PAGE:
A new even earlier timing for updating Google apps became apparent this week as Google aims for better security and an overall more consistent mobile experience. Developers received messages notifying them of the testing of this new feature and that it’ll be rolling out to users across the planet in the near future. This service will be opt-out, if for whatever reason a user would want to choose to keep their older versions of apps at sign-in.
The notification suggests that Android Lollipop will be the earliest version to get this sort of update, pre-load feature. What’s more, this doesn’t only apply to Google-made apps. The developers we’ve seen getting notification of this update weren’t Google app developers, they were developers of their own, independent apps (that were listed with Google Play, of course).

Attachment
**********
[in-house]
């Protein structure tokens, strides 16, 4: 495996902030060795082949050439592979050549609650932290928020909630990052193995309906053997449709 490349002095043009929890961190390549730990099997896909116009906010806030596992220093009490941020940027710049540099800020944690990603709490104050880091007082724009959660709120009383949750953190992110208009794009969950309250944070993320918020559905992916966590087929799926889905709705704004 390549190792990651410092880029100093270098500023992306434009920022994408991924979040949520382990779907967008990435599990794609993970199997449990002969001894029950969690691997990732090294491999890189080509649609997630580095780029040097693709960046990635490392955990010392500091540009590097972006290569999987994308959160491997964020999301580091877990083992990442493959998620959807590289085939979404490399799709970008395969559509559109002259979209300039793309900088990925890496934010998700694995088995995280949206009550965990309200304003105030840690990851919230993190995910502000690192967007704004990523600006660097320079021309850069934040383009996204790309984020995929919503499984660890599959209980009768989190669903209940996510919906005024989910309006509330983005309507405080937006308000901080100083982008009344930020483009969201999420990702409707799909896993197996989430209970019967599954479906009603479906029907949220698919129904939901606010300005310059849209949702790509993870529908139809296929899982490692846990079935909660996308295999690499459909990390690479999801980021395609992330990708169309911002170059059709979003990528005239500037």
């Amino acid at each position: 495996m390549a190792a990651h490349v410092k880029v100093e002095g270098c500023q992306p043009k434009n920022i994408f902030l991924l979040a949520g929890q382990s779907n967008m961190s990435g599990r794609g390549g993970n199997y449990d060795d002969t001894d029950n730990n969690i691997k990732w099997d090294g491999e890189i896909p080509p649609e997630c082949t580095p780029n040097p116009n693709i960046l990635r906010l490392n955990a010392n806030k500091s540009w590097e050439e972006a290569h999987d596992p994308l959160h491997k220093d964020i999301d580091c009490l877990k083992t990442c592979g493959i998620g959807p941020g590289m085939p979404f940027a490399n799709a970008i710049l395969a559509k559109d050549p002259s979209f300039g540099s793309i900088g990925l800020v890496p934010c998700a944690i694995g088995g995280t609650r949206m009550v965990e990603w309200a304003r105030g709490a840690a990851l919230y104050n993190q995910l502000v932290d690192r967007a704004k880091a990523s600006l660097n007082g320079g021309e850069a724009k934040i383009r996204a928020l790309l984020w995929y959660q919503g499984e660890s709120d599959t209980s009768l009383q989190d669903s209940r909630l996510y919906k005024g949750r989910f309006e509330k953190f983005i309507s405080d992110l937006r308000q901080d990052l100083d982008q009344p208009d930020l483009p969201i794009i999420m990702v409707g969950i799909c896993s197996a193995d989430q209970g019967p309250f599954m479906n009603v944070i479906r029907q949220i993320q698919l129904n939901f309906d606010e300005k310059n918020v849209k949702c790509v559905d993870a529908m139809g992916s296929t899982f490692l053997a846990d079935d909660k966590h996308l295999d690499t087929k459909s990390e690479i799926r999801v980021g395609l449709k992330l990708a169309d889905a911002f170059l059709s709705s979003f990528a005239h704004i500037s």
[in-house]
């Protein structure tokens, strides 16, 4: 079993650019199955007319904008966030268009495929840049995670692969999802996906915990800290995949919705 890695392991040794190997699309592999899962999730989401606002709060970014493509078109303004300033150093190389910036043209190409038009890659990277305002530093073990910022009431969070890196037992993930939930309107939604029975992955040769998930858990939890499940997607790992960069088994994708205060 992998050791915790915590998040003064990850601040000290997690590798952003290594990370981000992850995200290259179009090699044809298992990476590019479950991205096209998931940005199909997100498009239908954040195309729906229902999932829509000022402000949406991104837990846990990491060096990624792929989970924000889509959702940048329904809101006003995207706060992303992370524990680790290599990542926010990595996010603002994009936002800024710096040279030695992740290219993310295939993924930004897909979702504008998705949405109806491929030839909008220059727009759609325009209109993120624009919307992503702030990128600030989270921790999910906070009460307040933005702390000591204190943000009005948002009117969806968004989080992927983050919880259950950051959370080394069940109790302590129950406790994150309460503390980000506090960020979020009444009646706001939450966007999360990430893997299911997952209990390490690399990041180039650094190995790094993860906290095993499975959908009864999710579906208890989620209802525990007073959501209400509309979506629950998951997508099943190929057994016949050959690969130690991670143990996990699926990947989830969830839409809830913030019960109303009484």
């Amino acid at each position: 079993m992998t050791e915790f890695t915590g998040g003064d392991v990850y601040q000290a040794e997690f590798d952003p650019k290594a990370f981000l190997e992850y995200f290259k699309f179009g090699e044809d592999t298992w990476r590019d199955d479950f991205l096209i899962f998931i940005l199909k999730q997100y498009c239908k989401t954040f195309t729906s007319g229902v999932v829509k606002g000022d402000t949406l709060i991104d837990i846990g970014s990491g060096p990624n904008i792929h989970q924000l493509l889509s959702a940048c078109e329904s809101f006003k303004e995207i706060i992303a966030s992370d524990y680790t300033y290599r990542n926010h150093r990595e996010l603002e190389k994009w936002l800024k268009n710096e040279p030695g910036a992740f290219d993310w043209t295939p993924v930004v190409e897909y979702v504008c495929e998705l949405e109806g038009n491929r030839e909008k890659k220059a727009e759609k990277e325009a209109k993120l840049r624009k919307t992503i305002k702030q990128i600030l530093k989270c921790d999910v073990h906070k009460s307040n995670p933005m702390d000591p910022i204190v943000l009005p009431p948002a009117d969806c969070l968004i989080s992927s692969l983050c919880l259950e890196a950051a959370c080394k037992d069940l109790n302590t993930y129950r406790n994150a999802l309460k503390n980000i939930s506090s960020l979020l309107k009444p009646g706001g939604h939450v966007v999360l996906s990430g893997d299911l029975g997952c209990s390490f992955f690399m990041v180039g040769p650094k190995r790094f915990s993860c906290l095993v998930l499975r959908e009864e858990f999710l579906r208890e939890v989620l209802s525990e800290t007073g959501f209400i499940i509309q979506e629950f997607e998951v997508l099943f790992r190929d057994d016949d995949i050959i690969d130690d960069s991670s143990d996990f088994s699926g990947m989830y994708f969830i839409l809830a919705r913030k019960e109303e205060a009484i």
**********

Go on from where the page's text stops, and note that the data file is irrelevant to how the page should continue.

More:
The message from Google suggests that they’ve identified one or more of the developers app may be pre-loaded on various devices and OS versions. They suggest that developers verify the newer releases of their app will work as desired “with or without a Google account.”
This change, they suggest in the message, will only apply to devices shipped with Android Lolipop (API 21) or newer OS versions. It’s likely Google will be addressing apps made by smartphone manufacturers first, then on to any other sort of apps that could potentially be pre-loaded on an Android device.
It’s worth noting that this service wouldn’t necessarily work on devices without Google Play. That means every single Amazon Fire device – though they are running Android, it’s Amazon’s version of Android, and not certified by Google as such.
It’ll be interesting to see if this is one of a new wave of updates from Google aiming to make their own certified for Google Play versions of Android different from the few non-Google Android device-makers and developer versions out in the world.